Henry Fuseli was born in Switzerland, the son of a painter and writer, Johann Caspar Fuseli (sometimes spelt Füssli, 1707-82). His father’s love of art and literature was transmitted to his son, manifesting itself in such works as The Death of Oedipus (1784) and Titania and Bottom (c. 1780-90), as well as in Henry’s later career as an art critic.
At the age of 20, Henry Fuseli was ordained as a pastor, but a disagreement with his father prompted him to leave Switzerland and the Church. He traveled throughout Europe, studying in Germany and Italy, where he was influenced by Michelangelo, before arriving in London. He was soon accepted into the London art-world and became a member of the Royal Academy in 1790. Despite frequent visits to Europe, including to his native Switzerland, he always returned to London.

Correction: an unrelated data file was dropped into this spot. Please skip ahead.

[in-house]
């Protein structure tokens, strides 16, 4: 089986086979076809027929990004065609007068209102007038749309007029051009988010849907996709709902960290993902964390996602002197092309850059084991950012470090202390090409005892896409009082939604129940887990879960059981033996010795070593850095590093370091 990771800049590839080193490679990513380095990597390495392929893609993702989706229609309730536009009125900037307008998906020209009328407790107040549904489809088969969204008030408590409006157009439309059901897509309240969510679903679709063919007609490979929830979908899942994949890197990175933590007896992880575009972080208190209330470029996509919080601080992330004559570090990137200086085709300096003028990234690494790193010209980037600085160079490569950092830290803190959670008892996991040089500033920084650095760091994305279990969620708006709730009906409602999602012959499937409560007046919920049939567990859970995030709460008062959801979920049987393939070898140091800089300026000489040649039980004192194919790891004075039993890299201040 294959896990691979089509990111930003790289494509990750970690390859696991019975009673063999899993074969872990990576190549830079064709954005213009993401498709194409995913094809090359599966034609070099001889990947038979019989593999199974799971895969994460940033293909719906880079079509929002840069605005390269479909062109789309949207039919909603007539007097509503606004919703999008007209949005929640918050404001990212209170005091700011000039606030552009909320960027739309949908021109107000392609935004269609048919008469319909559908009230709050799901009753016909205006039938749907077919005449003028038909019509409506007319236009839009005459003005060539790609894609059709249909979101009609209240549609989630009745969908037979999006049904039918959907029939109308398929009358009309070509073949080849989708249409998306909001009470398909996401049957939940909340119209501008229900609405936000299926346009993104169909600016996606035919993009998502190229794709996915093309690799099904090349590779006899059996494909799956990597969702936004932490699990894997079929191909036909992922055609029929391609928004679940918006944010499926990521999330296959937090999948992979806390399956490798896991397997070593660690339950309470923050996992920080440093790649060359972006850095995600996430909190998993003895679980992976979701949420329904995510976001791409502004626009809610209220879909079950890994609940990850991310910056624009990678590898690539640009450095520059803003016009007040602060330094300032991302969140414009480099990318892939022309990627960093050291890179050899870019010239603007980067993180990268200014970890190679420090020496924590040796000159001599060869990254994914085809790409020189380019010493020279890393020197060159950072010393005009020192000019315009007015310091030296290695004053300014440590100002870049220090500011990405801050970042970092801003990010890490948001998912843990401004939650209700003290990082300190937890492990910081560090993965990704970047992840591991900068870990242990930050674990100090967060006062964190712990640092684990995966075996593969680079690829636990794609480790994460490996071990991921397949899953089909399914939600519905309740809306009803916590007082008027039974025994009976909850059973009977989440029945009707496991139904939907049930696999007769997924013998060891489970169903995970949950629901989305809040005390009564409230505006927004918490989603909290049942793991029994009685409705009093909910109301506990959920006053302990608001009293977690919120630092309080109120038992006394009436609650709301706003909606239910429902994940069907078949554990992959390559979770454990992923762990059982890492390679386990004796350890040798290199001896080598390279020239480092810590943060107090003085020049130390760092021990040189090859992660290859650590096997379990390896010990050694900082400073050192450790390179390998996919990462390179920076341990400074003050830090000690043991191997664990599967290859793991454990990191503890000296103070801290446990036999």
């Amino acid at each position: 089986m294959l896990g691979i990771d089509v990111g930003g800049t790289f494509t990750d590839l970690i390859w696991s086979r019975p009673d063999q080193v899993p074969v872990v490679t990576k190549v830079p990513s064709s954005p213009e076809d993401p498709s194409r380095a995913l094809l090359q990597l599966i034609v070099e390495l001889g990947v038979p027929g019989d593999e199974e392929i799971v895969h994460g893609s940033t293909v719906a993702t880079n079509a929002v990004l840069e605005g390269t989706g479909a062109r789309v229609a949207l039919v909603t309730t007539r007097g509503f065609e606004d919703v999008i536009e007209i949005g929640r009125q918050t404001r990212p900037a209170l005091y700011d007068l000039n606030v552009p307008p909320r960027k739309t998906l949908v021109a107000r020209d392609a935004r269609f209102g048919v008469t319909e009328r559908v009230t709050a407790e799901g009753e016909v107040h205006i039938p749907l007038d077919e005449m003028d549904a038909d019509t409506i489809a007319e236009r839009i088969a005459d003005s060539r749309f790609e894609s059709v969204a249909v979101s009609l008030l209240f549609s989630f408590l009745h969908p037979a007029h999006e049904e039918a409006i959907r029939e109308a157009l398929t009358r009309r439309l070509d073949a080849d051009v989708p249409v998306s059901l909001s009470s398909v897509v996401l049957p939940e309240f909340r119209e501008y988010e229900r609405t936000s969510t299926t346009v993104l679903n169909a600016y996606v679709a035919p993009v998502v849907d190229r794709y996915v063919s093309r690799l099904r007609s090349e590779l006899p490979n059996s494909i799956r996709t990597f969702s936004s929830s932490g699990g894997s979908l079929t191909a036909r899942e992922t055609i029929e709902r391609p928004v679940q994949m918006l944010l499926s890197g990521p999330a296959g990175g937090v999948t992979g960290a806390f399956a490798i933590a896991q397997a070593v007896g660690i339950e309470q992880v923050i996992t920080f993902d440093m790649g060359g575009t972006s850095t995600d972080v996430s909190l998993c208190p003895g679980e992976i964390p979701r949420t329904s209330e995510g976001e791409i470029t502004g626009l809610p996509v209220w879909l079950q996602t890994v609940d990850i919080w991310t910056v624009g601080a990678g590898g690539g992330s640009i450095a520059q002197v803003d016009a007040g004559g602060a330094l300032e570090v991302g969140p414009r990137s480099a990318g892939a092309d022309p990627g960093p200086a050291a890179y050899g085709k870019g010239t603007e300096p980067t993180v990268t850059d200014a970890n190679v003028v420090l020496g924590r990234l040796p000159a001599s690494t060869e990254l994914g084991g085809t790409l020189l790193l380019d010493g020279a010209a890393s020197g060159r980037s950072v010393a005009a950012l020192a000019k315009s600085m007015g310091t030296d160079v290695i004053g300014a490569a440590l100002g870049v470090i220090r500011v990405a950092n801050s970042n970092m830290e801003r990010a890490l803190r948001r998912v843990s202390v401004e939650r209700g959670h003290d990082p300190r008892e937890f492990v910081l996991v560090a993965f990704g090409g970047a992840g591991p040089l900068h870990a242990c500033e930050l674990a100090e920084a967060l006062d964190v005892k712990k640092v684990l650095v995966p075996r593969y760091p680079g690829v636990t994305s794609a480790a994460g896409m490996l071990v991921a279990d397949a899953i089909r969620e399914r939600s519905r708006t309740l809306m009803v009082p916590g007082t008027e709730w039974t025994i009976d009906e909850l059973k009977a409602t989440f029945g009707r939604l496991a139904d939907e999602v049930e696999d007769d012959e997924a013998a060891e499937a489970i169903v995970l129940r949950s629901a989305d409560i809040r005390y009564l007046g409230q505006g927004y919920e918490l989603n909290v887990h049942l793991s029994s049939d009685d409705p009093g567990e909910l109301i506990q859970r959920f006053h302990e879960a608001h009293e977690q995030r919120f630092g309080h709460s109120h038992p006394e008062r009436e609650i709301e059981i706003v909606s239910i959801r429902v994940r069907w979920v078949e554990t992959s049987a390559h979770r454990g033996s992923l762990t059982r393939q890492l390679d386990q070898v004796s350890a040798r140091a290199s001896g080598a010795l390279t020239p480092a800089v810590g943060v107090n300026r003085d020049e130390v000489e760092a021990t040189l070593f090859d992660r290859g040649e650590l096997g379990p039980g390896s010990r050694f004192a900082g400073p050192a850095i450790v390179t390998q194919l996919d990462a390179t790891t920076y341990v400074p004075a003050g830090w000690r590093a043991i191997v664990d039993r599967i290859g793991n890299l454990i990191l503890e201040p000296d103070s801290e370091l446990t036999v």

Fuseli’s enigmatic, dreamlike Nightmare was exhibited at the Royal Academy in 1790, bringing him wide public acclaim and instant fame. The unsettling subject matter and treatment reveal the disparate influences of Classicism (engendered by his study of Michelangelo), the grotesque, as seen in the work of Arcimboldo, and the work of William Blake.
From: Essential History of Art